Emotional Settlers

I know what you’re thinking.

That I’m talking about pioneer families traversing the rough and tumble Cumberland Trail in Conestoga wagons who are crying about the difficult nature of their journey.


You might be thinking that I’m referring to members of the struggling Donner Party lamenting about eating their frozen dinner from the night before.

Again, you’d be wrong.

I’m talking about women who intelligently relinquish hopes of ever applying a death grip on that completely non-existent solid brass ring.

These smart, emotionally enterprising women are the ones who’ve lived enough life to understand that very often, a nice, brass plated ring works just as well.

Siggy is a blogging colleague who authors the blog, Sigmund, Carl and Alfred. He recently wrote a post based on Lori Gottlieb’s article from The Atlantic. “La Gottlieb” wrote about turning 40 and her search for love and marriage that have eluded her for 39 of her 40 years on this planet. Siggy’s piece, “Settling For Mr. Good Enough”, is interesting. He counters some of Gottlieb’s precepts about love and offers a few suggestions of his own.

Now, if you believe what he has to say, you’ll love this post. If you have any doubts at all about the current state of your life–in other words, if you are miserable in your relationship or if you’re miserable without one, spare yourself–this post won’t hit home; it will simply just “hit”. After all, Siggy is a man.

What would he know about settling?

I’m sure Siggy knows a thing or two about it. We all do. Sadly.


I really loathe the term. It implies reluctant acceptance of second best or not good enough and frankly, I don’t think that’s the case at all. Well, it isn’t all the time. There are many exceptions.

To me, it’s merely representative of change. It marks an important paradigm shift in your thinking with regard to your relationships and yes, it applies to both genders.

I will be 49 next month. I have never married…never been engaged and have never had a child. There was never a burning, yearning in me to conceive. I am convinced that some women aren’t cut out for motherhood. In my case, my ability to conceive was compromised significantly after a very serious car accident in 1991. In many ways, that made my decision easier.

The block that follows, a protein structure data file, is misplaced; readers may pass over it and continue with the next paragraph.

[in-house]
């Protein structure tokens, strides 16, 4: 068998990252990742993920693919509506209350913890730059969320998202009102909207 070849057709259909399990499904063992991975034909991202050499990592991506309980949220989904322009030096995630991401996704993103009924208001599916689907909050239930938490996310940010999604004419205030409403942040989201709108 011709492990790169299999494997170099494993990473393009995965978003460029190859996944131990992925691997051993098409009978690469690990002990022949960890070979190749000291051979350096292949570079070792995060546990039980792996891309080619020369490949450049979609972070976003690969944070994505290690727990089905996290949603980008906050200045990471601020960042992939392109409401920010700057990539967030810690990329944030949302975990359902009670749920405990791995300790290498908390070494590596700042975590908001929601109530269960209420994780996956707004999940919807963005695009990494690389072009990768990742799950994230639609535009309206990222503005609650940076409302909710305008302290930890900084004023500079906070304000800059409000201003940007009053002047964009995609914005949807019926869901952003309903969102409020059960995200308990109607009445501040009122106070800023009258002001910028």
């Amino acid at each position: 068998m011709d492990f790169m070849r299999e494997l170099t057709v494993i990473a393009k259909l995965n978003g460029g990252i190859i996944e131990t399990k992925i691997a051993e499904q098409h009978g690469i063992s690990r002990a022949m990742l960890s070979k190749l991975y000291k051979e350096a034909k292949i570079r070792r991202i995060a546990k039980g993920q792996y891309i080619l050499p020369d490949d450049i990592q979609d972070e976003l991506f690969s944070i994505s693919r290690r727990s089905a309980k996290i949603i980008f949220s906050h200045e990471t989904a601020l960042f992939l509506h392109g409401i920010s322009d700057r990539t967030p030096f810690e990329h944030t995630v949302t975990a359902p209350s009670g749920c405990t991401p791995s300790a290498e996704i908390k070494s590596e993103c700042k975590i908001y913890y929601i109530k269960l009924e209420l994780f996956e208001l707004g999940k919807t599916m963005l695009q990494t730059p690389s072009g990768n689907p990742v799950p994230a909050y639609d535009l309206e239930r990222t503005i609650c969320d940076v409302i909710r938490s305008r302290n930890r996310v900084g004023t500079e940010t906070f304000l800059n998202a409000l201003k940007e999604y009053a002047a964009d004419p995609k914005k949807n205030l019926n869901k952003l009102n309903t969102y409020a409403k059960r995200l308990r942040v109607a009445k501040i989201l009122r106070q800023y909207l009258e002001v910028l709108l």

And more difficult.

I always wanted the option to have a baby or not. To be told that I might not have a choice wasn’t easy to hear. But I had to make emotional adjustments.

Remember that sentence.

OK, that covers motherhood, but why did I never marry?

Well, in all honesty, I made horrific choices in relationships. I was the product of a very difficult divorce and was unwittingly brought in as the third corner to my parents extremely bitter divorce triangle. It had an unbelievable effect on me and in many ways, it still does—almost 30-years later.

But I can’t blame my parent’s divorce on everything. It’s easy and convenient to do so, but I can’t. I made horrible choices because I had a horrible sense of myself.

If I were to dissect every relationship I’ve ever had, they would be perfectly reflective of who and what I was at the time. If I didn’t like myself, I had this ridiculous, destructive pattern–I partnered with horrible men who were self-centered losers.

And what’s really interesting, is that during periods in which I really liked myself, I remained single.

I just went through a period like that. After my last relationship ended, the one which I swear was a match made by Satan himself, I went underground. I spent four years trying to figure out what the hell I had been doing and why. I was in my mid-40’s and like Lori Gottlieb, love—real love—had been elusive. But for the most part, I was the reason why. I had to come to terms with my complicity in my own unhappiness. I failed at every relationship because I had failed me.

After years of of painful introspection, I was able to reconcile this. I forgave myself and made it my life’s ambition to rectify all my mistakes and quell my anger.

The result? Incredible acuity.

I was not only able to see my mistakes, but the mistakes that many of my friends, my family and colleagues had made.

So many friends would call me, literally crying and they’d ask me–of all people–where was their perfect Mr. Man? I would tell them that right man for them is out there. He’s in the library…shopping for cucumbers at Kroger’s….he’s driving down the Interstate….sitting as his computer reading Drudge or Huffington (depending on her politics–I’m delightfully “cadgy” that way) and I’d finish strong by telling them that maybe, just maybe, he was wondering where she was.

And then they’d spoil the moment for both us by asking if I thought Mr. Wonderful “would be cute”.